The Benson Murder Case

by S.S. Van Dine
introduction by Ragnar Jónasson

Available August 2
Hardcover, $25.95, paperback $15.95
Purchase this title through a local bookstore using IndieBound

Brilliant amateur sleuth Philo Vance solves a puzzling murder in one of the most influential detective novels of the twentieth century

All of Wall Street and Manhattan high society is abuzz after playboy stockbroker Alvin Benson is discovered dead in his brownstone mansion, slumped over in an easy chair with a bullet in his head. The man’s body is found in a room locked from the inside, and his head is missing the toupee that usually adorned it. Ballistics experts, detectives, and the NYPD’s top brass can’t solve the crime, but luckily they don’t have to: New York’s leading flaneur and art connoisseur, Philo Vance, is on the case, and he’s got precisely the far-flung and esoteric knowledge needed to interpret the clues and determine whodunnit.

By carefully examining the crime scene and reconstructing the deadly shooting, Vance determines a number of things about the murderer, including his or her height―and this is only the first of many deductive feats that he will pull off before the investigation comes to a close. But will he be able to pierce the alibi of the true killer and prove their guilt beyond a reasonable doubt?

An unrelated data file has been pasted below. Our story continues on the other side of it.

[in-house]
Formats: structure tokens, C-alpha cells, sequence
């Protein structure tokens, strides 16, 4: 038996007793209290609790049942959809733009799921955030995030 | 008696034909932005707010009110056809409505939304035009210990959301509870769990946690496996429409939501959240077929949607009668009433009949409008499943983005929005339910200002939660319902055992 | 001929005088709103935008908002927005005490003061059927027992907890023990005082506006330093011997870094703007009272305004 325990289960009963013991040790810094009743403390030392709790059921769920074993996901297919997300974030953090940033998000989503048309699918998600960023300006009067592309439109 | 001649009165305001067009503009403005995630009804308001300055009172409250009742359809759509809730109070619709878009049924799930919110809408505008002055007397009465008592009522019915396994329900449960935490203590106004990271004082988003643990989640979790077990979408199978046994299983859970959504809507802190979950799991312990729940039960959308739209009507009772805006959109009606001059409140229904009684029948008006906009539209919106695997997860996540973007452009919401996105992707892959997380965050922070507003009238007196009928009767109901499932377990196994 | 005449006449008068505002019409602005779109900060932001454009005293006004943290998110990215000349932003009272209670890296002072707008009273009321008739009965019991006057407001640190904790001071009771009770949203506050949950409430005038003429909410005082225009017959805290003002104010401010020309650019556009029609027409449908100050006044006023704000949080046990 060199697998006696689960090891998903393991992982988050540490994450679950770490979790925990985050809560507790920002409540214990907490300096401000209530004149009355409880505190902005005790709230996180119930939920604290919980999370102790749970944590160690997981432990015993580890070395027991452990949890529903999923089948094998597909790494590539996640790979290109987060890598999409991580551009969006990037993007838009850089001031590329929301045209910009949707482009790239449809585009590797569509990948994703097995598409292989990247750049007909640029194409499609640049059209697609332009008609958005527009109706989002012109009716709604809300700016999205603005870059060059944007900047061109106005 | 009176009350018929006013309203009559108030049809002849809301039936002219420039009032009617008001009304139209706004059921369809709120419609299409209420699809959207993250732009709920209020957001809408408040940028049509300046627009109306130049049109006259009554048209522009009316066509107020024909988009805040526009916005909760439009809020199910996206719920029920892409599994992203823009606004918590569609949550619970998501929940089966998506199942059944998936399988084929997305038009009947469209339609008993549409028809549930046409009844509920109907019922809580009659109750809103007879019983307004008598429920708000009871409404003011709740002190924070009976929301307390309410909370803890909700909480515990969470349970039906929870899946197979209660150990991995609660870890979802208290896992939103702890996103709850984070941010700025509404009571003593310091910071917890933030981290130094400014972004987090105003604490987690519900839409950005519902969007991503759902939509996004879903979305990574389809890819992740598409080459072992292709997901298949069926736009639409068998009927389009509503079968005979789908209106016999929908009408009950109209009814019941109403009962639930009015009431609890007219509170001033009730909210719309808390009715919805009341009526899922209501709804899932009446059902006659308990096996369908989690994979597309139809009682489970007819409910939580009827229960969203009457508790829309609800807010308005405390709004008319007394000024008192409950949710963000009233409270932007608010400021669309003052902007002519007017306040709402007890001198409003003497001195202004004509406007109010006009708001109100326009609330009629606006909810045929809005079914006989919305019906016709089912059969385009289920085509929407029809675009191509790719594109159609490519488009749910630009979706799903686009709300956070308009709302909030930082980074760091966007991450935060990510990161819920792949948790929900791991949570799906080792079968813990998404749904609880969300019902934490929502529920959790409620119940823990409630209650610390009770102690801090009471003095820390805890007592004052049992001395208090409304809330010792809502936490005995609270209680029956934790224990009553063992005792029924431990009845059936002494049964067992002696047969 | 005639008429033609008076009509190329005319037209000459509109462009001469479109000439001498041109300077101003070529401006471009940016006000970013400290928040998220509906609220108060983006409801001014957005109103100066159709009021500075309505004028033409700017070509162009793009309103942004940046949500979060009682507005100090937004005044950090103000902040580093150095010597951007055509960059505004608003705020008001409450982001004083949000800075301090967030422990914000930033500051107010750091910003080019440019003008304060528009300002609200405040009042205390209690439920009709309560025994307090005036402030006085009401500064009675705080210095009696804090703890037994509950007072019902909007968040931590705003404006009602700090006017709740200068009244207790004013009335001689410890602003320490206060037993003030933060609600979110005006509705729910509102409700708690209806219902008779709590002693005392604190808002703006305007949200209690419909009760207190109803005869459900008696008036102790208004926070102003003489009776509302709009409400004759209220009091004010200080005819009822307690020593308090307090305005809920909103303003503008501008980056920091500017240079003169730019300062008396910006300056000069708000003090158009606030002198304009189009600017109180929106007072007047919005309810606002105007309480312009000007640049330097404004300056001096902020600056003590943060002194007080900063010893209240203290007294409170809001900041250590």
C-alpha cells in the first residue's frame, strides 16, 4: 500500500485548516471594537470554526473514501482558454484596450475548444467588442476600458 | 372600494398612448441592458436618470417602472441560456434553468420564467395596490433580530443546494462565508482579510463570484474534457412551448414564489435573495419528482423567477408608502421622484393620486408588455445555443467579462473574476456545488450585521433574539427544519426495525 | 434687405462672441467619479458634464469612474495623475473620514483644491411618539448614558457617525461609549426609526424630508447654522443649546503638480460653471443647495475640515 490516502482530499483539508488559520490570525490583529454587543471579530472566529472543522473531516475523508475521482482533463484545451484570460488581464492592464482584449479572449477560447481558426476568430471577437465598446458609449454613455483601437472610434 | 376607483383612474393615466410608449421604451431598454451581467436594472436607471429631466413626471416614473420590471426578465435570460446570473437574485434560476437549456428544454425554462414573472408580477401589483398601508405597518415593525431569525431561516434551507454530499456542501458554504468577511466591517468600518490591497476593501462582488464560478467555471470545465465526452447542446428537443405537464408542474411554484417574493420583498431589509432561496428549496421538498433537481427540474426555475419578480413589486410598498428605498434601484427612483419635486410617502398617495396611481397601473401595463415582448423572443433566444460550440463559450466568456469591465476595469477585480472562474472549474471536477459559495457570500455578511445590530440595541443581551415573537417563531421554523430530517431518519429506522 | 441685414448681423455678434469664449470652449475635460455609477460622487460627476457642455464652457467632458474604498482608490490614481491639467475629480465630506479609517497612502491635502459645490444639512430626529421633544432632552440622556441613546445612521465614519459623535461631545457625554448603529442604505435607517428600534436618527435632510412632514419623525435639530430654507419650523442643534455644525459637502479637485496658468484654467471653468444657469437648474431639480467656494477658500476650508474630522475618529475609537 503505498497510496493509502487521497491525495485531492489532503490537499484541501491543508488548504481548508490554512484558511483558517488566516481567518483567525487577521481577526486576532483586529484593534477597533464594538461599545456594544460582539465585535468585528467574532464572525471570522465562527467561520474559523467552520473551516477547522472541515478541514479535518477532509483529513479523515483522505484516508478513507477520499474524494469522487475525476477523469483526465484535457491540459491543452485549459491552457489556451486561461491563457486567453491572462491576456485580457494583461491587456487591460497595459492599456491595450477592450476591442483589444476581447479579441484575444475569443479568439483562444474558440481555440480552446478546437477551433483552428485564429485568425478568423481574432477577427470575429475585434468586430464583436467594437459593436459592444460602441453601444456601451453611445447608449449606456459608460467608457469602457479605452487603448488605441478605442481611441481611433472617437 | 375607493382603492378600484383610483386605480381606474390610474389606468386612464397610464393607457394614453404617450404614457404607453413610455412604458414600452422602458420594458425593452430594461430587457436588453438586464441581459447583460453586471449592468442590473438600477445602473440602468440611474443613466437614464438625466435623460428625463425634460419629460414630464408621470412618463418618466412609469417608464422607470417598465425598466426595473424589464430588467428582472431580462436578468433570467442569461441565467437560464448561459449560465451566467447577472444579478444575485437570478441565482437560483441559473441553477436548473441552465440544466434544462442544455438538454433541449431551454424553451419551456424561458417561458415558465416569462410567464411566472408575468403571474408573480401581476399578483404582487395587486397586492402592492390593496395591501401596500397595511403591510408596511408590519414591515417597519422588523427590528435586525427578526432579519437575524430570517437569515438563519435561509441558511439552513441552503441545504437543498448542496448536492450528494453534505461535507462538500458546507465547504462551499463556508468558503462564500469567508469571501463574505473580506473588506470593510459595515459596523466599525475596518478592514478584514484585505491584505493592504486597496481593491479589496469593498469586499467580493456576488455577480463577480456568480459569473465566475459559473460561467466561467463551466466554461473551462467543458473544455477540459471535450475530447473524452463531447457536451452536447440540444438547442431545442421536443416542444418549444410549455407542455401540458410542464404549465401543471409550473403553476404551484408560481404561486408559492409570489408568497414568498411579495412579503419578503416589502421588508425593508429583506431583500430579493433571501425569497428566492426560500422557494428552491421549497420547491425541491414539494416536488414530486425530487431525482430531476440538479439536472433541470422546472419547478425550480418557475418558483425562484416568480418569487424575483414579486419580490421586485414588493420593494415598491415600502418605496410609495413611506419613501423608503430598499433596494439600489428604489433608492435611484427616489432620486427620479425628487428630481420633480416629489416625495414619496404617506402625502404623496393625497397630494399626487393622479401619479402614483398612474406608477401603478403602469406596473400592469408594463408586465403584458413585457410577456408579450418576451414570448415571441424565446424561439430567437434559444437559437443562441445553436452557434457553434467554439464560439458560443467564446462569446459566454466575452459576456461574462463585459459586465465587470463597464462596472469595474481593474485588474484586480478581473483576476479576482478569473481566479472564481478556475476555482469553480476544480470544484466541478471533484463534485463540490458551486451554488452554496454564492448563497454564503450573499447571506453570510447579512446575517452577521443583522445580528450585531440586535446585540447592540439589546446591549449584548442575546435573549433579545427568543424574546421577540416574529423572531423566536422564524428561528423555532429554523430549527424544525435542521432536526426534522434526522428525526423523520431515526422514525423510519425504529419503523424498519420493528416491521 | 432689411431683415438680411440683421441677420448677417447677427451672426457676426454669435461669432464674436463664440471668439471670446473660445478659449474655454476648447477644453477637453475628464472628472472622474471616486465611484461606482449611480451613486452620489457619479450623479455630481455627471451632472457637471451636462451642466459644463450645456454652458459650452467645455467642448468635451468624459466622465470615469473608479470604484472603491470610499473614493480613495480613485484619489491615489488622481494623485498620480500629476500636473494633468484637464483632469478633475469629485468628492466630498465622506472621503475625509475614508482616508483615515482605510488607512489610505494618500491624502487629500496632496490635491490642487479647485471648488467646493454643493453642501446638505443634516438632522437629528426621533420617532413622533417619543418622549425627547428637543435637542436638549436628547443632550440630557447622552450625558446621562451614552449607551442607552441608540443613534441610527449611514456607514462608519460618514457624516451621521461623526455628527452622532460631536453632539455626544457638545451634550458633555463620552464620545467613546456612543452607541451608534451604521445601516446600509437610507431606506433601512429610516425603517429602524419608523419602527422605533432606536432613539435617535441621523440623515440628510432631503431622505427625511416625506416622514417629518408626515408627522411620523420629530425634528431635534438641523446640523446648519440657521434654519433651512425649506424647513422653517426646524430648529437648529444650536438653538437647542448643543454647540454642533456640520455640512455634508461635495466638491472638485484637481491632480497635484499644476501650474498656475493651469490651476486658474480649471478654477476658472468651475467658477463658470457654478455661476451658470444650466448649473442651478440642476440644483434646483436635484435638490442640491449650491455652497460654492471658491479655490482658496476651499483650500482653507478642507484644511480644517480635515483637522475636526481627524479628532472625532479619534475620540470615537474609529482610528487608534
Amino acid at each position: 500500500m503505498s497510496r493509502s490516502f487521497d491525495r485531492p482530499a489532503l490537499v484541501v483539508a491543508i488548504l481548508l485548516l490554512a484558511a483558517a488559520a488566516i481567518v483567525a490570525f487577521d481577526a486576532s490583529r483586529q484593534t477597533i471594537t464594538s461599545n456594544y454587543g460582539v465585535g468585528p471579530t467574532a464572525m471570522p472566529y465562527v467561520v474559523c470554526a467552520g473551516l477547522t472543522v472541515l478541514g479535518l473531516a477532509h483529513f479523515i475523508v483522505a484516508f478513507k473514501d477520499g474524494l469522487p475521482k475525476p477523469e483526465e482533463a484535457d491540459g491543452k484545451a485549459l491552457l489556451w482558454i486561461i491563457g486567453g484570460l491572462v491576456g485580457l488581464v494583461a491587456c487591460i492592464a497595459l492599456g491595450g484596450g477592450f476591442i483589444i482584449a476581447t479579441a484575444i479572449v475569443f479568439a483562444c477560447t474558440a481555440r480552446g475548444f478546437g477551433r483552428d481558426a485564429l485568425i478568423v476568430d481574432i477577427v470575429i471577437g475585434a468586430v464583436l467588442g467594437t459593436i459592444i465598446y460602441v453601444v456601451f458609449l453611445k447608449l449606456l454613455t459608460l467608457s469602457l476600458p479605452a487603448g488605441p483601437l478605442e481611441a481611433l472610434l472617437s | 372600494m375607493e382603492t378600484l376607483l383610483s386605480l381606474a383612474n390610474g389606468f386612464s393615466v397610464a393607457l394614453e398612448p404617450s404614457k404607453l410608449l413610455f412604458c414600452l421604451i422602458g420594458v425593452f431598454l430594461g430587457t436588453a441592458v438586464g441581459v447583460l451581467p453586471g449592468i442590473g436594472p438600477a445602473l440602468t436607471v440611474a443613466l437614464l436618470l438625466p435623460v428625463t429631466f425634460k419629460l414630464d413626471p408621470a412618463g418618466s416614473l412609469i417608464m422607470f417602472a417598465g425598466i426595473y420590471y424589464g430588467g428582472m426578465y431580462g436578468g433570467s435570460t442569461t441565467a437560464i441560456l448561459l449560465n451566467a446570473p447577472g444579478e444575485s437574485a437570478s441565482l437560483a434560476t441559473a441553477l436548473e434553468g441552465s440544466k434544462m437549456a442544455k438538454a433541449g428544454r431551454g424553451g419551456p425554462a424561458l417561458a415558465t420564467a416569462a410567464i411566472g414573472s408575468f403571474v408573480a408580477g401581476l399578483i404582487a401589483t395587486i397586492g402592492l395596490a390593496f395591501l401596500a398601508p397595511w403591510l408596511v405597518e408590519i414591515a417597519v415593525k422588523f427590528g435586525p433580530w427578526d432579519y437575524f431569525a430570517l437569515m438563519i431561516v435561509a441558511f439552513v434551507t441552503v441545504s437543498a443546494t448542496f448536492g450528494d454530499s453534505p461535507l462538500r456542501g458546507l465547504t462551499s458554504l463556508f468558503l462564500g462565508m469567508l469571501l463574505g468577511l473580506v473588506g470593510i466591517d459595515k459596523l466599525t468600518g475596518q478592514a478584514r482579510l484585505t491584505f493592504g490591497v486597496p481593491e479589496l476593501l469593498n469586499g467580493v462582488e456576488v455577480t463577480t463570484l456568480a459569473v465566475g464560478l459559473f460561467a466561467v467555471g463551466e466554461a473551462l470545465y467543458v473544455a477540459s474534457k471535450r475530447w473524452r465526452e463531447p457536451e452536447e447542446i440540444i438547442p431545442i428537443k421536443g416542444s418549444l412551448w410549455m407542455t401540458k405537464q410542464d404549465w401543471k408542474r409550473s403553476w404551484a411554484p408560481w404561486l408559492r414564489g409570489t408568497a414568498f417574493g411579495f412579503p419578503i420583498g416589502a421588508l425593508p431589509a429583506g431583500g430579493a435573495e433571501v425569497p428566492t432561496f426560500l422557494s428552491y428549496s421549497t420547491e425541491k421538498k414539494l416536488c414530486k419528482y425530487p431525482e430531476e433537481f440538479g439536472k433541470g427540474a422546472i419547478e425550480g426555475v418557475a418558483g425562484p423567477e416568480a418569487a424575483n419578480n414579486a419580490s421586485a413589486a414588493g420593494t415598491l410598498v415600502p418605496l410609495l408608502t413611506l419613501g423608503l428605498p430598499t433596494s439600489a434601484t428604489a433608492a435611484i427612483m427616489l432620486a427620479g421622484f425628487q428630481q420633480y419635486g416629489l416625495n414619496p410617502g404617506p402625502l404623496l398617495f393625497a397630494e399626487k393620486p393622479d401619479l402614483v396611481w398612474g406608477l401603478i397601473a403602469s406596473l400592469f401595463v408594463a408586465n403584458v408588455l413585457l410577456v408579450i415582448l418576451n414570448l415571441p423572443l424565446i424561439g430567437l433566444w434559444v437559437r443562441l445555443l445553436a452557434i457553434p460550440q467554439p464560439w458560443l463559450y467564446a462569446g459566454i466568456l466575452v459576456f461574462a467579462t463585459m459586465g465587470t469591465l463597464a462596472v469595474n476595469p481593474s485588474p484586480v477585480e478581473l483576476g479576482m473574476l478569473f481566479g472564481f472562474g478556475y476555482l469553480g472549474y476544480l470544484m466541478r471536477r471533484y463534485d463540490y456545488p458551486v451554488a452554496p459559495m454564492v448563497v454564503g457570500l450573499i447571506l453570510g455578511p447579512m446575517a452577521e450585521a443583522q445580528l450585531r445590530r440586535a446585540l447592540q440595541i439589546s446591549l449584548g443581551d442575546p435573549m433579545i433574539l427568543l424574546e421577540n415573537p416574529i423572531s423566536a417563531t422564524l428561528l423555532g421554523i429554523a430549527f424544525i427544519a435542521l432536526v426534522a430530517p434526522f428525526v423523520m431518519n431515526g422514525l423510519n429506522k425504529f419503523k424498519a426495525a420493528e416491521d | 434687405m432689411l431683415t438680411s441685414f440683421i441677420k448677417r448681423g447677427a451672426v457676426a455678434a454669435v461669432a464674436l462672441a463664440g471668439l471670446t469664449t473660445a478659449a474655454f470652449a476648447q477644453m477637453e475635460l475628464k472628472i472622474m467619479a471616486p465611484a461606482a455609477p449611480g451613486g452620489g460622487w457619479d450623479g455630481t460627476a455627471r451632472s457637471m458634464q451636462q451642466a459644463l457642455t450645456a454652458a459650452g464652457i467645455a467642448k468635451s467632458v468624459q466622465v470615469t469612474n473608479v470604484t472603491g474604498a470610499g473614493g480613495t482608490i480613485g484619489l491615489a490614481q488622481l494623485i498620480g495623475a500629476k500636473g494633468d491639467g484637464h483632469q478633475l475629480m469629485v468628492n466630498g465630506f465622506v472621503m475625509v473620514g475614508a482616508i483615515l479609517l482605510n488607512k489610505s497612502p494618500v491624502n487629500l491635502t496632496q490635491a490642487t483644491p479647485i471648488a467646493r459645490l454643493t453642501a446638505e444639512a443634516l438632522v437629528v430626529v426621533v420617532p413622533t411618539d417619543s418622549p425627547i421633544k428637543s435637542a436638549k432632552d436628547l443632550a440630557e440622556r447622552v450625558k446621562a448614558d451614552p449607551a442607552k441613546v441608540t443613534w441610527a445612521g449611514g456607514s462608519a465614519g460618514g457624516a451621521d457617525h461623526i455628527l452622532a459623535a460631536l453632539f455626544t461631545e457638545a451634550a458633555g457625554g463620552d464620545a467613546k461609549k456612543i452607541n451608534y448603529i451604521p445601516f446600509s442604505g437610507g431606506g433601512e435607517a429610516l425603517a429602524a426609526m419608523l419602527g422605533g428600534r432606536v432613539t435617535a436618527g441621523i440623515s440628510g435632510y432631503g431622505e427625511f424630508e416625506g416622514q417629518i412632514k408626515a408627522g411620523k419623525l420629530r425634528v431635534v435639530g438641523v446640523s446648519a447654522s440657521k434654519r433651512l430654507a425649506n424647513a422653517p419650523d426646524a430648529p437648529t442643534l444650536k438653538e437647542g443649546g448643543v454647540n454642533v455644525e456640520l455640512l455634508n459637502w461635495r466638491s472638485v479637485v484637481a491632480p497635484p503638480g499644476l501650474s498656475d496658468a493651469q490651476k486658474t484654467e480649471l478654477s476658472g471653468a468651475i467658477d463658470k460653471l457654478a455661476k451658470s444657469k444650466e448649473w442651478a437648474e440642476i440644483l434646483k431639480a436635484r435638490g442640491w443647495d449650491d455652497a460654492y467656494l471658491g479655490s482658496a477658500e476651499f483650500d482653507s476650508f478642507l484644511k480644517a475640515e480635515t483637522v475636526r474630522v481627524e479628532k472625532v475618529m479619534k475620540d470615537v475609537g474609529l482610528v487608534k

The first novel in one of the most influential detective series of the early twentieth century, The Benson Murder Case introduces iconic amateur sleuth Philo Vance with a plot loosely based on the true-life murder of a famous bridge player. Its aristocratic Golden Age New York setting, obscure art cultural references, and devilishly complicated puzzle plot make this a must-read for nostalgia buffs and for anyone who appreciates a classic mystery.

S. S. Van Dine is the pseudonym used by American art critic Willard Huntington Wright (October 15, 1888 – April 11, 1939) when he wrote detective novels. Wright was an important figure in avant-garde cultural circles in pre-World War I New York, and under the pseudonym (which he originally used to conceal his identity) he created the immensely popular Philo Vance character, one of the most influential detectives in American mystery fiction and, in turn, in film and radio as well.